• DENR to assist Petron on ash transfer


    ENVIRONMENT Secretary Regina Lopez on Thursday said she would soon issue a permit to allow Petron Corp. to transfer an ash stockpile at its Limay, Bataan refinery to a cement plant in the same complex.

    Following a dialogue with residents near the refinery, Lopez said she would ask Ramon Ang, president of Petron’s parent San Miguel Corp., to submit an application to transport the ash, which would be processed immediately.

    “Right now it’s the mountain. The mountain is causing all the health problems. The mayor didn’t give the permit. I’ll give their permit and they are gonna take it out,” Lopez was quoted as saying in a statement. “They’re gonna silo it so it doesn’t go out at all and we’ll see it happening.”

    Residents had complained of the ash supposedly from the Limay refinery, prompting the Environmental Management Bureau (EMB) under the Department of Environment and Natural Resources (DENR) to issue notices of violation against the Petron refinery and SMC Consolidated Power Corp., which is building a coal plant in the complex.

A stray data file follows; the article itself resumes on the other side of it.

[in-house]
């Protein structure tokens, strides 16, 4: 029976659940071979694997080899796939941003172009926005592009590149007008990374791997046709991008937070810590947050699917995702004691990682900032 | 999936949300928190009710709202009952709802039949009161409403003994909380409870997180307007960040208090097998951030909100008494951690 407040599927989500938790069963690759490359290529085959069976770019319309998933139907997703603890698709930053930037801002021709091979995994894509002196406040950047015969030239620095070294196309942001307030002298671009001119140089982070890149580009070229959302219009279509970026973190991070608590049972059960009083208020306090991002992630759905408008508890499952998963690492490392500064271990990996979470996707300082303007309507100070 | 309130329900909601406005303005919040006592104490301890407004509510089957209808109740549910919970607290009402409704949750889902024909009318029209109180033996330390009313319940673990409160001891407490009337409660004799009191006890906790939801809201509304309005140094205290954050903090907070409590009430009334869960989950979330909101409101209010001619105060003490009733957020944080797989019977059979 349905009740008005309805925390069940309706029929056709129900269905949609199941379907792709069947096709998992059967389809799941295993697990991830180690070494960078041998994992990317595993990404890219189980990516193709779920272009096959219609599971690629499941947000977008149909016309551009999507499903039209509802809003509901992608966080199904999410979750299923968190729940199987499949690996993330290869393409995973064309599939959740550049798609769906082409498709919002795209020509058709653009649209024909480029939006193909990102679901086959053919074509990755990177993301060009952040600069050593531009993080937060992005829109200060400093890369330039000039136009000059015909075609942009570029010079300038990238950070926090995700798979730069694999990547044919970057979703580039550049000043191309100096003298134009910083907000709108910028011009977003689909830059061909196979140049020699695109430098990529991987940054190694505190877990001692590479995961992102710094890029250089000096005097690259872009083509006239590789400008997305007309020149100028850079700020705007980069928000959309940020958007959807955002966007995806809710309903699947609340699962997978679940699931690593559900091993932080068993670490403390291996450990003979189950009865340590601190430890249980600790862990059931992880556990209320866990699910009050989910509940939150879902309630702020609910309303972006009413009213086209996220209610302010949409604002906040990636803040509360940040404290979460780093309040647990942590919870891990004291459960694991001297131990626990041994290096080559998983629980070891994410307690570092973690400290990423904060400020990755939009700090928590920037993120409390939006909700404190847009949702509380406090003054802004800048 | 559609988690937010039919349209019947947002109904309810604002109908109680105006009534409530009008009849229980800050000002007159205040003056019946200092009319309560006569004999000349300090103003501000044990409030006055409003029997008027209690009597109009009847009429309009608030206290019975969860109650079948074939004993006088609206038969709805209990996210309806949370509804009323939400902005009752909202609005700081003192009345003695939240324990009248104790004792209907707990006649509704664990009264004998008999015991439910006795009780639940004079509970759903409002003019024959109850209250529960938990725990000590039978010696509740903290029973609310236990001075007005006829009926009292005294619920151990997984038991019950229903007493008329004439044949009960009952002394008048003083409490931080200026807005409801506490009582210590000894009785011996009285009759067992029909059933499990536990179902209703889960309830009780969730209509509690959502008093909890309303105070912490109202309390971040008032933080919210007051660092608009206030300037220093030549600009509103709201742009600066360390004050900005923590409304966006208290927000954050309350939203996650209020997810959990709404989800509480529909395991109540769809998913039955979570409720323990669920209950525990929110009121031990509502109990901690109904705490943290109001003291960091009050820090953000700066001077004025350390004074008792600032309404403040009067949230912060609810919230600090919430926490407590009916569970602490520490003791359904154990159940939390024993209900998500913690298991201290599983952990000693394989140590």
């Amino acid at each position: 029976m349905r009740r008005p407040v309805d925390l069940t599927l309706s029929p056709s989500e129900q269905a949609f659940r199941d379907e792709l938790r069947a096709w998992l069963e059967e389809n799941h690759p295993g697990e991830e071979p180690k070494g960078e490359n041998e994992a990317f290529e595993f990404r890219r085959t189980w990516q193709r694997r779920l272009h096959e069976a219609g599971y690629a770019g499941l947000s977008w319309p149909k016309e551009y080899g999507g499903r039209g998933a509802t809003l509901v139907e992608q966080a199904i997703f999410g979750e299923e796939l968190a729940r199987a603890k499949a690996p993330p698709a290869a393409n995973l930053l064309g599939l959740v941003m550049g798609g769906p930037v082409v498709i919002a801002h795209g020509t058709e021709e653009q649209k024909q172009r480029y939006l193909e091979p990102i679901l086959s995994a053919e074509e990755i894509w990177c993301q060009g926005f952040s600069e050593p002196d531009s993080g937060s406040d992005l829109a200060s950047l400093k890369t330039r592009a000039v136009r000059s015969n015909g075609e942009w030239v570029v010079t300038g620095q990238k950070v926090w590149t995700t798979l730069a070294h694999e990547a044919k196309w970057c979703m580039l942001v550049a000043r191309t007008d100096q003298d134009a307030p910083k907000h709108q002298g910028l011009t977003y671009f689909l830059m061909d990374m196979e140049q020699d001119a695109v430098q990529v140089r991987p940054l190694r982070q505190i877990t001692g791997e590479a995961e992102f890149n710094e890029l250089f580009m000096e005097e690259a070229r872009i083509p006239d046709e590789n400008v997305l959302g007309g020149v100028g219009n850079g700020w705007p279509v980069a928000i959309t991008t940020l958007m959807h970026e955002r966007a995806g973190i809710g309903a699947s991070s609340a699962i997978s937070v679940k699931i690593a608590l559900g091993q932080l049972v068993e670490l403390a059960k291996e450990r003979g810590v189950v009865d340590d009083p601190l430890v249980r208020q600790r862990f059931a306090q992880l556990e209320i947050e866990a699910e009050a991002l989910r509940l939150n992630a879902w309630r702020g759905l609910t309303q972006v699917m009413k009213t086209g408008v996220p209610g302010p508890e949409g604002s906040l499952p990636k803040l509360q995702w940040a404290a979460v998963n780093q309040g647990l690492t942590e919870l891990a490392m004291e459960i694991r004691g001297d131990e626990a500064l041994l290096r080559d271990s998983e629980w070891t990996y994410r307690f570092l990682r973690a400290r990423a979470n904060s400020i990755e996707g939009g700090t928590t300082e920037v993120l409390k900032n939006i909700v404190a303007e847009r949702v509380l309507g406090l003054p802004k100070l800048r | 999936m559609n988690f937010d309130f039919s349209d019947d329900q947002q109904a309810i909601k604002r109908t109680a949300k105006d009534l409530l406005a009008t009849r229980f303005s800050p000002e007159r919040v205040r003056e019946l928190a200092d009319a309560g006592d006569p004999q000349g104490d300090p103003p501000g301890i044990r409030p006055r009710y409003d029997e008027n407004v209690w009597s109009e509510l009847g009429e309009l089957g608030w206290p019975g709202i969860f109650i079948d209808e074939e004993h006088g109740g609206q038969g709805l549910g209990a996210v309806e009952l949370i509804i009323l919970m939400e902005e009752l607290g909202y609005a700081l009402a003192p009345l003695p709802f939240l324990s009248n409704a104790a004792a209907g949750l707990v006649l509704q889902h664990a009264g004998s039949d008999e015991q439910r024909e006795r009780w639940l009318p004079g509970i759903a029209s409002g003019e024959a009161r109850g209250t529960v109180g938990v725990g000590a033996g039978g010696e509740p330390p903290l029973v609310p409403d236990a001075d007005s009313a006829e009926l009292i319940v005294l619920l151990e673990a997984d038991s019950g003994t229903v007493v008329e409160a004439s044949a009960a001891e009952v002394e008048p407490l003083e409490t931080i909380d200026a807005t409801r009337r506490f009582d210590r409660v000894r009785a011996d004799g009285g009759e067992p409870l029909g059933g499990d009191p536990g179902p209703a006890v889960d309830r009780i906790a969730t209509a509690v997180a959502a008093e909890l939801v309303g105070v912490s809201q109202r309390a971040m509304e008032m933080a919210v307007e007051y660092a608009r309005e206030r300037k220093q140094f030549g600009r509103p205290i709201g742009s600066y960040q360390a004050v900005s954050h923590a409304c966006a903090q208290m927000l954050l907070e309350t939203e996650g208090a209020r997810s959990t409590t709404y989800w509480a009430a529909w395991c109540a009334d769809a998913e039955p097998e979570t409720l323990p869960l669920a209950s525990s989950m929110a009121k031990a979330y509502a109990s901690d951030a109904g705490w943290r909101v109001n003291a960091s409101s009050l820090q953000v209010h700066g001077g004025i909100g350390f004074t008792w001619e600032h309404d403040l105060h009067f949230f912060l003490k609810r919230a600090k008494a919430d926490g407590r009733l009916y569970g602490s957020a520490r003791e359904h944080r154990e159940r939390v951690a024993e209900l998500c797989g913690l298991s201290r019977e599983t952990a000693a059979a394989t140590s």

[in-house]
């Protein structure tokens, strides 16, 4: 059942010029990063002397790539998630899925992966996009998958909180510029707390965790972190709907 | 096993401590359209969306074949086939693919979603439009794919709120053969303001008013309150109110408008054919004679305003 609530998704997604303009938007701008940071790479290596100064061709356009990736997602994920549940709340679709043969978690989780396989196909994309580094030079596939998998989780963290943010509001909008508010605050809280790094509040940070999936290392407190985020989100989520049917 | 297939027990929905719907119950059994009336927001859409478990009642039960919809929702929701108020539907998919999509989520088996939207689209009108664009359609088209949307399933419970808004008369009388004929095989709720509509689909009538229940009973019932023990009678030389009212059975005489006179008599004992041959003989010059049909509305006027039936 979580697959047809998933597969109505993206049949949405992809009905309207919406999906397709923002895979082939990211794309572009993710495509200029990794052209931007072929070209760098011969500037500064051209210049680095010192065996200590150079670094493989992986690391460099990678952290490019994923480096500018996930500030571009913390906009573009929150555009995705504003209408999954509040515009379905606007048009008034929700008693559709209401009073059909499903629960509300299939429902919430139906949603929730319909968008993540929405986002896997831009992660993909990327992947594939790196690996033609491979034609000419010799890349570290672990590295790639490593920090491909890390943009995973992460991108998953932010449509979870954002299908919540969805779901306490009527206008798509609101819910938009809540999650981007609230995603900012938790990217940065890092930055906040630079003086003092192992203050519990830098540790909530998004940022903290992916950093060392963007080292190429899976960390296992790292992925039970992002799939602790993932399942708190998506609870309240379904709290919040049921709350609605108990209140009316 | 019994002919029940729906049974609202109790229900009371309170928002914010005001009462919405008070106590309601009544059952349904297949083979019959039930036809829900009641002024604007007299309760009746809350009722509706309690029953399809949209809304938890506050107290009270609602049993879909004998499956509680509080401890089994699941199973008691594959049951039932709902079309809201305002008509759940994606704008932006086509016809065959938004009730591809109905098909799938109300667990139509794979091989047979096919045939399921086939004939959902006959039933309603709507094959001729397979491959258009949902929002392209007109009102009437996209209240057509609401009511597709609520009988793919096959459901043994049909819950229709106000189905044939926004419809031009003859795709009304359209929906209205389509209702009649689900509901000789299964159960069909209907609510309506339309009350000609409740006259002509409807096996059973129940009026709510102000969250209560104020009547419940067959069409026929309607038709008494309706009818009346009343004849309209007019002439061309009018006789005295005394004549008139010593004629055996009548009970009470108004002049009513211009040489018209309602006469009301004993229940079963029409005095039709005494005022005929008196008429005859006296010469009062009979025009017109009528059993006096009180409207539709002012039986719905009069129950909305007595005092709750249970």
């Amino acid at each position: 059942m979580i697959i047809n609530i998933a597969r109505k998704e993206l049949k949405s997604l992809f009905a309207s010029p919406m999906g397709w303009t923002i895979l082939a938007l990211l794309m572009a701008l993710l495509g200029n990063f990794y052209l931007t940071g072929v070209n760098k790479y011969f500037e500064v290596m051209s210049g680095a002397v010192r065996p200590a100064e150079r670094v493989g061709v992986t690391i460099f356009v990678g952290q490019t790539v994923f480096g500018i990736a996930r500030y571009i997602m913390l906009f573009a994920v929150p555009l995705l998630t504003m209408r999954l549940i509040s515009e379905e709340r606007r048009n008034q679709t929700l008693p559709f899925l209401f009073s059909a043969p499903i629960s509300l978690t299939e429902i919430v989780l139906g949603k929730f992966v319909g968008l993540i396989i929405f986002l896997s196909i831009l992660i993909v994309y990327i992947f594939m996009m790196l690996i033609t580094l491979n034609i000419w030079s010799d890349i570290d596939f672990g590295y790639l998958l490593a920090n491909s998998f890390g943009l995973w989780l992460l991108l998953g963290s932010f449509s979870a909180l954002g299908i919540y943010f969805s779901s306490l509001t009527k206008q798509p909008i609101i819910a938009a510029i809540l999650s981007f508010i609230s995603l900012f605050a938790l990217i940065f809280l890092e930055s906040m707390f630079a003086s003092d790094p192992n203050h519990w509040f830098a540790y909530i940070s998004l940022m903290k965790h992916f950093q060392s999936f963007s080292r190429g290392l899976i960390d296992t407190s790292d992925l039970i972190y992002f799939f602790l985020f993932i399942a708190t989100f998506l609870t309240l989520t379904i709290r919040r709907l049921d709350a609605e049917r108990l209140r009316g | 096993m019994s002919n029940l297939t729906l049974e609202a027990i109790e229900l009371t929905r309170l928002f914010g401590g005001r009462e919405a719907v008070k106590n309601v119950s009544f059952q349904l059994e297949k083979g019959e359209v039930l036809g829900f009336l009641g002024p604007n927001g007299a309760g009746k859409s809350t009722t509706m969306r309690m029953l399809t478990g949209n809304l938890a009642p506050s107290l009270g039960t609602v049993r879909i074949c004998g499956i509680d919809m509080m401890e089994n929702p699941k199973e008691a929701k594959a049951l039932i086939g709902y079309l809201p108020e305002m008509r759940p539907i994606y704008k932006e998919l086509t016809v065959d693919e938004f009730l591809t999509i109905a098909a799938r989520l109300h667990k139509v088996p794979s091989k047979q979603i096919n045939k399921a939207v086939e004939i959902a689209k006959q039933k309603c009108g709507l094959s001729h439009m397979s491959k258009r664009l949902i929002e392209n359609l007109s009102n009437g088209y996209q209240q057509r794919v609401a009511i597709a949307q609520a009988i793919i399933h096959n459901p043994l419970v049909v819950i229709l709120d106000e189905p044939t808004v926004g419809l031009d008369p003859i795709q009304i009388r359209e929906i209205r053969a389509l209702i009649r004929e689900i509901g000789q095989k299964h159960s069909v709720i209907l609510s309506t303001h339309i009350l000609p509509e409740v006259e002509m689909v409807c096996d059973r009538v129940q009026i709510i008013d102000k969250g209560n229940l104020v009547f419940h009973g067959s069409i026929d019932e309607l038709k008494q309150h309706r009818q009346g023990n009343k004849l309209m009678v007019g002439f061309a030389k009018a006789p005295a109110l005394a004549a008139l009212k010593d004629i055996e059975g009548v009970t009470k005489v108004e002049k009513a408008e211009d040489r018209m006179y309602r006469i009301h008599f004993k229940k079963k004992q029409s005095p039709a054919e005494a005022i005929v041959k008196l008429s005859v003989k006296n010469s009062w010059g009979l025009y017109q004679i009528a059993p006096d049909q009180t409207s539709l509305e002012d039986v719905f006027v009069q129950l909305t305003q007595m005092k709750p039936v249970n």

Petron and SMC Consolidated are subsidiaries of San Miguel, one of the country’s biggest conglomerates.
    Lopez said she would exert all efforts to ensure that Petron and SMC Consolidated would “comply with environmental laws and not cause people to suffer.”

    “I am sure that Mr. Ang would not do something that would jeopardize a billion-dollar operation. I commit and make sure that you (the community) would be okay,” Lopez was quoted as telling Limay residents.

    EMB Acting Director Jacqueline Caancan said the bureau would have to make sure the ash being released from the refinery complex is not toxic.

    “If found non-hazardous, the materials could be dumped in a sanitary landfill or allowed to be disposed of through other equally safe means,” Caancan said. “Otherwise, the company would have to secure a permit to transport from the EMB,” she added.

    On Wednesday, Ang denied that Petron was causing environmental and health problems in Limay.

    “We don’t even need to dump anything, because whatever we generate everyday, we haul this to the cement plant—this becomes calcine limestone; with sulfur and everything, it’s called gypsum powder,” Ang told reporters.

    He explained that the operations in Bataan mostly produced limestone powder, which is certified by the DENR as
    non-hazardous and is used as raw material for manufacturing cement.



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